There’s the story about the man who fell out of a window on the 80th floor of a building. He was heard to exclaim as he passed the 50th floor, “So far, so good.” Like the falling man we know we are in trouble, but haven’t a clue how to save ourselves. There are demonstrations and political debates, nightly news and reality TV. Life goes on in America as we fall.

The political theater of the absurd that was the Super Committee is yet another floor we have plummeted past; another sign of our disarray. Our problems are not Wall Street or a gridlocked Congress. They are the symptoms, along with others, of the more fundamental erosion of our democracy and its ability to function for the larger benefit of our society, as opposed to for the benefit of the few.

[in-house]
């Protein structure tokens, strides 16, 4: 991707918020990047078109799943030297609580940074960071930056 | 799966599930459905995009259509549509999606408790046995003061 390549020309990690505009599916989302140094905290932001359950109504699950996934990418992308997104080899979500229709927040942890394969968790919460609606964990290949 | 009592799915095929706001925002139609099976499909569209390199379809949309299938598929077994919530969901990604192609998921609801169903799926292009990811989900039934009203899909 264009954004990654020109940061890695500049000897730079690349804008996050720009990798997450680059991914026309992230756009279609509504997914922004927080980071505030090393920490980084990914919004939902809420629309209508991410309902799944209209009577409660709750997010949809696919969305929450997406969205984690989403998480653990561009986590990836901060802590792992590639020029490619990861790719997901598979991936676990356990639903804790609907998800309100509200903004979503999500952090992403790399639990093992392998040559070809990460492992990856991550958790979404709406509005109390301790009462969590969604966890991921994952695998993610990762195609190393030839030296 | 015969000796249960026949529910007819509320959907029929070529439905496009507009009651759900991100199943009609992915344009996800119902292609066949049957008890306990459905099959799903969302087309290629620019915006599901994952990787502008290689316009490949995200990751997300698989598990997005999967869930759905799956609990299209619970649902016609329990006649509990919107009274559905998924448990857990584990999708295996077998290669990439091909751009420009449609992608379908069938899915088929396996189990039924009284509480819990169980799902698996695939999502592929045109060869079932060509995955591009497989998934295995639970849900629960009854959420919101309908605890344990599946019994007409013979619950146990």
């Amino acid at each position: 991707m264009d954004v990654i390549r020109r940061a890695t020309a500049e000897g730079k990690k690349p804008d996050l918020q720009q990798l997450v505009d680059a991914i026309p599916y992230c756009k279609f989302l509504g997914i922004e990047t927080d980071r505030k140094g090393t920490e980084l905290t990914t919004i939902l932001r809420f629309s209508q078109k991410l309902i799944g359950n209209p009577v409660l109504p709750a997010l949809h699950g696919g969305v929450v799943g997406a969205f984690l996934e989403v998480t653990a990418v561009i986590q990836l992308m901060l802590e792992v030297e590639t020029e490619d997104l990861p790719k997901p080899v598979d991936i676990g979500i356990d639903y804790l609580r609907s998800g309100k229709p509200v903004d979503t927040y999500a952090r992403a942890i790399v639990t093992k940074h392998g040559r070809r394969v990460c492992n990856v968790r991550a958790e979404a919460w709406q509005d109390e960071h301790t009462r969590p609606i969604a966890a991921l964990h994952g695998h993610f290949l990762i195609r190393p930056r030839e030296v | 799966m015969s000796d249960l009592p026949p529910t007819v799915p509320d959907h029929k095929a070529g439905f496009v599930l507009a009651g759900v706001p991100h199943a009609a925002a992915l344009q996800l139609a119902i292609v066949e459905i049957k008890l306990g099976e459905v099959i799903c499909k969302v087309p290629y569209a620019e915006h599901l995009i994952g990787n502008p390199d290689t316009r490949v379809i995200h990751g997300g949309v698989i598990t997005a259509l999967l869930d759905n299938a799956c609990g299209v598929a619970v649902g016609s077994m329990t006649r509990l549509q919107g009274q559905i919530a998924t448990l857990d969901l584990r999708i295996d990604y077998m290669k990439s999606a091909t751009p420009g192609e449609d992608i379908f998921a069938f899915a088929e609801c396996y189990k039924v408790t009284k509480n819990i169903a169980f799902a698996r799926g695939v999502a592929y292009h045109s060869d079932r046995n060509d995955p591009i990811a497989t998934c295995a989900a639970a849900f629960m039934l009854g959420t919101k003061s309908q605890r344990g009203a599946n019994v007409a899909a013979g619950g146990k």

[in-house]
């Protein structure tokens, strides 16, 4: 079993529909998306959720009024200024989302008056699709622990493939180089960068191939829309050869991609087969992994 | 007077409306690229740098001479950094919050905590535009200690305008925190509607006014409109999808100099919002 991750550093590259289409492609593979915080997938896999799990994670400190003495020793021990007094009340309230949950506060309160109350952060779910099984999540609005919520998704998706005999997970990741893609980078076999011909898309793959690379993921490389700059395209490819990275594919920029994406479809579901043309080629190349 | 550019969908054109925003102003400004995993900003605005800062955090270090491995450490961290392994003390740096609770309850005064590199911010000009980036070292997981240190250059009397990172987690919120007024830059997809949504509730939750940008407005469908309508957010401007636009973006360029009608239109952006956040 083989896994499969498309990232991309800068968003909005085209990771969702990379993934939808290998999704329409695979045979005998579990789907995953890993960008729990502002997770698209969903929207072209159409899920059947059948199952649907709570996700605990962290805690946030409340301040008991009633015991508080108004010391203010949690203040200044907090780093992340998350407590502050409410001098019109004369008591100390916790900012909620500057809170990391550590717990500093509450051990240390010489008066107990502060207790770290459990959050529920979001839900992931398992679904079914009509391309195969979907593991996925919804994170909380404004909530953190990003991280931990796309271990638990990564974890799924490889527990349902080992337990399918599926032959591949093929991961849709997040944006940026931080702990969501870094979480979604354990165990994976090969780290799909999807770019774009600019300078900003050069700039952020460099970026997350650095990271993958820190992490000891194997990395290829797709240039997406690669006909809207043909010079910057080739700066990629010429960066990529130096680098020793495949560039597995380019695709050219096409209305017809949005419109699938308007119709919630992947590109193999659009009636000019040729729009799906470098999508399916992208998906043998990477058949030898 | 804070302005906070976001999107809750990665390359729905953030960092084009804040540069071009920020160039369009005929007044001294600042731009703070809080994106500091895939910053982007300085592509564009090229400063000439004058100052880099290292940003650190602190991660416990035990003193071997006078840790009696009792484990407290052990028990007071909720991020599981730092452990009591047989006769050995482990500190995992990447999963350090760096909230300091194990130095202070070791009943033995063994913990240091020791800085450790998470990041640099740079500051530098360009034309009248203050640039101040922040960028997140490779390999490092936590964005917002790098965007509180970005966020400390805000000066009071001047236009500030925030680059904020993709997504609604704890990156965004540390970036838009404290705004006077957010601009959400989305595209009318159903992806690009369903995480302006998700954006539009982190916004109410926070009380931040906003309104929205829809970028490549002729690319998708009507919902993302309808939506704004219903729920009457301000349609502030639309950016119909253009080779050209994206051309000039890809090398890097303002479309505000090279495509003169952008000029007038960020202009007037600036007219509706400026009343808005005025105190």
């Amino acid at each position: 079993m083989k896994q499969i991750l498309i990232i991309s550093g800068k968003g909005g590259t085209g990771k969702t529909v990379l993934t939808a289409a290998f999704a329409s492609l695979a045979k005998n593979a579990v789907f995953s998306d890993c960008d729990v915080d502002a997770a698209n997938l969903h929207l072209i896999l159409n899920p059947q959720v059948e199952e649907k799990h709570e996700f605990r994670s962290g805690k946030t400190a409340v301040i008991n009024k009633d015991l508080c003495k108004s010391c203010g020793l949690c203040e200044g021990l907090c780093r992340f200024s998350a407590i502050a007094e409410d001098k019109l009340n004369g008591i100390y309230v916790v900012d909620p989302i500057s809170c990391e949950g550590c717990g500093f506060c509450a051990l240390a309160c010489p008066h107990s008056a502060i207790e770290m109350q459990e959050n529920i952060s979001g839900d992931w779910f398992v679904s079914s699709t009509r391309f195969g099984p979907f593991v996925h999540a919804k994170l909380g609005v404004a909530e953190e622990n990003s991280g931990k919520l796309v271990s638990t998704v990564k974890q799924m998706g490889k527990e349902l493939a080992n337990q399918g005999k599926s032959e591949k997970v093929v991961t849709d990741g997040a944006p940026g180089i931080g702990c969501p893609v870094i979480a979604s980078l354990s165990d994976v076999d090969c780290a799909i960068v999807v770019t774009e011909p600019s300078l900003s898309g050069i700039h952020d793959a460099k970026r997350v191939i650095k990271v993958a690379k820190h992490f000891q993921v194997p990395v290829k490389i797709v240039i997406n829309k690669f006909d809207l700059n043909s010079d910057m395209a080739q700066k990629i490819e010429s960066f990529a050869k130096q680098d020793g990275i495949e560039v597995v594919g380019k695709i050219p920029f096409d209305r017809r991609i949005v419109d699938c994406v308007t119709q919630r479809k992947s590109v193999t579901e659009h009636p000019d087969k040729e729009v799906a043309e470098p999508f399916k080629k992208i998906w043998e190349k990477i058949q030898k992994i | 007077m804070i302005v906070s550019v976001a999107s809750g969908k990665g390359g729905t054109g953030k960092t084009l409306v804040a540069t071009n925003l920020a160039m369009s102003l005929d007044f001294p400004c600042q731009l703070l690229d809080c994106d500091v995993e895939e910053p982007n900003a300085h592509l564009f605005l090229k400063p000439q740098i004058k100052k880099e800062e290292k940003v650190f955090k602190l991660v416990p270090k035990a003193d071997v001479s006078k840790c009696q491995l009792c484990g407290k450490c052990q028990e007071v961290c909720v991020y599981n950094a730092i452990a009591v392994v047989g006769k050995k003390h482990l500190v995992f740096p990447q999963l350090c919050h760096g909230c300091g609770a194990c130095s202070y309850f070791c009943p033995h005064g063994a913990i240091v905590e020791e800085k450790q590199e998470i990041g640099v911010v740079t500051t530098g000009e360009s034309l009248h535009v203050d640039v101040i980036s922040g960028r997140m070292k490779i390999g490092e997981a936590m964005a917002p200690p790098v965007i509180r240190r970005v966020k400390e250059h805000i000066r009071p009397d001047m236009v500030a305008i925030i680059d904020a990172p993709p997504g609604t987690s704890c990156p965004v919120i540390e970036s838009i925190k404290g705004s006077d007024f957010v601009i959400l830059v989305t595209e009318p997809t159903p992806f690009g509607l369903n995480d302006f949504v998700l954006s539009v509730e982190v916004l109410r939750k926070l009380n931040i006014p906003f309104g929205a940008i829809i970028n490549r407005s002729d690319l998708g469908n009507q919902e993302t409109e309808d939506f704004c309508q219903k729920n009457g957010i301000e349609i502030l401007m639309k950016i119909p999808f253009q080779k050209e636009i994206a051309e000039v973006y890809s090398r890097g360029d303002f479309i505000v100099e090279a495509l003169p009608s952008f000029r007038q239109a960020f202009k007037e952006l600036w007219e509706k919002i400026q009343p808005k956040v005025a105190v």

As Harry Truman said, “The buck stops here.” Only this buck stops with us. We are going to have to save ourselves. Our elected representatives surely won’t. Nor will unfocused occupations and other expressions of frustration. The book, America Adrift, points out that we have to take action. We have to reform our political processes and remove the corrosive impact of money from our elections and from our decision-making. We have to demand more from our schools and our media, and reorder our priorities in order to do so. Most importantly, we have to start opening our eyes and our ears to one another in order for us to see and discuss what we share in common. That may just lead to the bridge that breaks our fall.

 

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